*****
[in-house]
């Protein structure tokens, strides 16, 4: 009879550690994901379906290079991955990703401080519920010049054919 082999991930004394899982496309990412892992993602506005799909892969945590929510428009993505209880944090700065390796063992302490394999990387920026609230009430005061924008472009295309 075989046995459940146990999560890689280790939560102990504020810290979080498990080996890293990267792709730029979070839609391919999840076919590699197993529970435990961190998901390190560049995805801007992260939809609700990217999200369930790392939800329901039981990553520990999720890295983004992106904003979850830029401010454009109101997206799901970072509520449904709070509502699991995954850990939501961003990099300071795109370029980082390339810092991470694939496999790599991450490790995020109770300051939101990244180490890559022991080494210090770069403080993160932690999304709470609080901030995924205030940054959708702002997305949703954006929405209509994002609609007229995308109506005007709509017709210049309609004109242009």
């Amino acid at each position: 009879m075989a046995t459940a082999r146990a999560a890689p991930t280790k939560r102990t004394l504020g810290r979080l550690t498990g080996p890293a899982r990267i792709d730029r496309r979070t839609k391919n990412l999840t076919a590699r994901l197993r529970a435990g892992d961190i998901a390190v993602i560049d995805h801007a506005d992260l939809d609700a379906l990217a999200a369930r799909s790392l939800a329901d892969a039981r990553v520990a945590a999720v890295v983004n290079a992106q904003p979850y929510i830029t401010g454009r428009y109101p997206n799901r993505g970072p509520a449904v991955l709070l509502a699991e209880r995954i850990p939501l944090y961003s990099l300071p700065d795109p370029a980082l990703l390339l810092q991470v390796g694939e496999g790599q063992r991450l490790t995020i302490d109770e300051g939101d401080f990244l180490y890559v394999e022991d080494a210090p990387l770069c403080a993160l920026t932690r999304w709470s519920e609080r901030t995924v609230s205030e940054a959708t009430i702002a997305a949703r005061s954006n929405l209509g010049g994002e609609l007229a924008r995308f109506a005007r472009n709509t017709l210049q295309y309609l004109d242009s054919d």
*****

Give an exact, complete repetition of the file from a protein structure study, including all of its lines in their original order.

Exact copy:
[in-house]
């Protein structure tokens, strides 16, 4: 009879550690994901379906290079991955990703401080519920010049054919 082999991930004394899982496309990412892992993602506005799909892969945590929510428009993505209880944090700065390796063992302490394999990387920026609230009430005061924008472009295309 075989046995459940146990999560890689280790939560102990504020810290979080498990080996890293990267792709730029979070839609391919999840076919590699197993529970435990961190998901390190560049995805801007992260939809609700990217999200369930790392939800329901039981990553520990999720890295983004992106904003979850830029401010454009109101997206799901970072509520449904709070509502699991995954850990939501961003990099300071795109370029980082390339810092991470694939496999790599991450490790995020109770300051939101990244180490890559022991080494210090770069403080993160932690999304709470609080901030995924205030940054959708702002997305949703954006929405209509994002609609007229995308109506005007709509017709210049309609004109242009």
């Amino acid at each position: 009879m075989a046995t459940a082999r146990a999560a890689p991930t280790k939560r102990t004394l504020g810290r979080l550690t498990g080996p890293a899982r990267i792709d730029r496309r979070t839609k391919n990412l999840t076919a590699r994901l197993r529970a435990g892992d961190i998901a390190v993602i560049d995805h801007a506005d992260l939809d609700a379906l990217a999200a369930r799909s790392l939800a329901d892969a039981r990553v520990a945590a999720v890295v983004n290079a992106q904003p979850y929510i830029t401010g454009r428009y109101p997206n799901r993505g970072p509520a449904v991955l709070l509502a699991e209880r995954i850990p939501l944090y961003s990099l300071p700065d795109p370029a980082l990703l390339l810092q991470v390796g694939e496999g790599q063992r991450l490790t995020i302490d109770e300051g939101d401080f990244l180490y890559v394999e022991d080494a210090p990387l770069c403080a993160l920026t932690r999304w709470s519920e609080r901030t995924v609230s205030e940054a959708t009430i702002a997305a949703r005061s954006n929405l209509g010049g994002e609609l007229a924008r995308f109506a005007r472009n709509t017709l210049q295309y309609l004109d242009s054919d």